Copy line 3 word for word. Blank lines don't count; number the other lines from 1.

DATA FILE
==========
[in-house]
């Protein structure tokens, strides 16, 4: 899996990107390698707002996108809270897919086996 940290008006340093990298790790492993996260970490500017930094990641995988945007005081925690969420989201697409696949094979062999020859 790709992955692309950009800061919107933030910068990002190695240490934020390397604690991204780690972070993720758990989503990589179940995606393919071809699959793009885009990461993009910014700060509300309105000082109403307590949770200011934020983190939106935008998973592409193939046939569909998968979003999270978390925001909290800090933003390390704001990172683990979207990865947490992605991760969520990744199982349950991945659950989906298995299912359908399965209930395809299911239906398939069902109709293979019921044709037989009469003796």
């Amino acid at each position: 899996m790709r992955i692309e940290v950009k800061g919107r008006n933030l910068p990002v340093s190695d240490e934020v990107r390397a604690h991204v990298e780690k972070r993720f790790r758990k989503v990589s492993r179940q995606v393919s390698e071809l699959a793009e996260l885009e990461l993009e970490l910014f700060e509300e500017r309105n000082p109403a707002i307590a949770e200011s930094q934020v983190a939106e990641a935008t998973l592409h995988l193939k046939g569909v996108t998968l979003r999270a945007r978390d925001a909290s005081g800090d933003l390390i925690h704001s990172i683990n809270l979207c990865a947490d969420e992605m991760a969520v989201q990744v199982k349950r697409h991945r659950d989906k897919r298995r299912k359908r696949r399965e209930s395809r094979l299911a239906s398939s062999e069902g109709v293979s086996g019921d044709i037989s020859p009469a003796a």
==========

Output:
């Amino acid at each position: 899996m790709r992955i692309e940290v950009k800061g919107r008006n933030l910068p990002v340093s190695d240490e934020v990107r390397a604690h991204v990298e780690k972070r993720f790790r758990k989503v990589s492993r179940q995606v393919s390698e071809l699959a793009e996260l885009e990461l993009e970490l910014f700060e509300e500017r309105n000082p109403a707002i307590a949770e200011s930094q934020v983190a939106e990641a935008t998973l592409h995988l193939k046939g569909v996108t998968l979003r999270a945007r978390d925001a909290s005081g800090d933003l390390i925690h704001s990172i683990n809270l979207c990865a947490d969420e992605m991760a969520v989201q990744v199982k349950r697409h991945r659950d989906k897919r298995r299912k359908r696949r399965e209930s395809r094979l299911a239906s398939s062999e069902g109709v293979s086996g019921d044709i037989s020859p009469a003796a």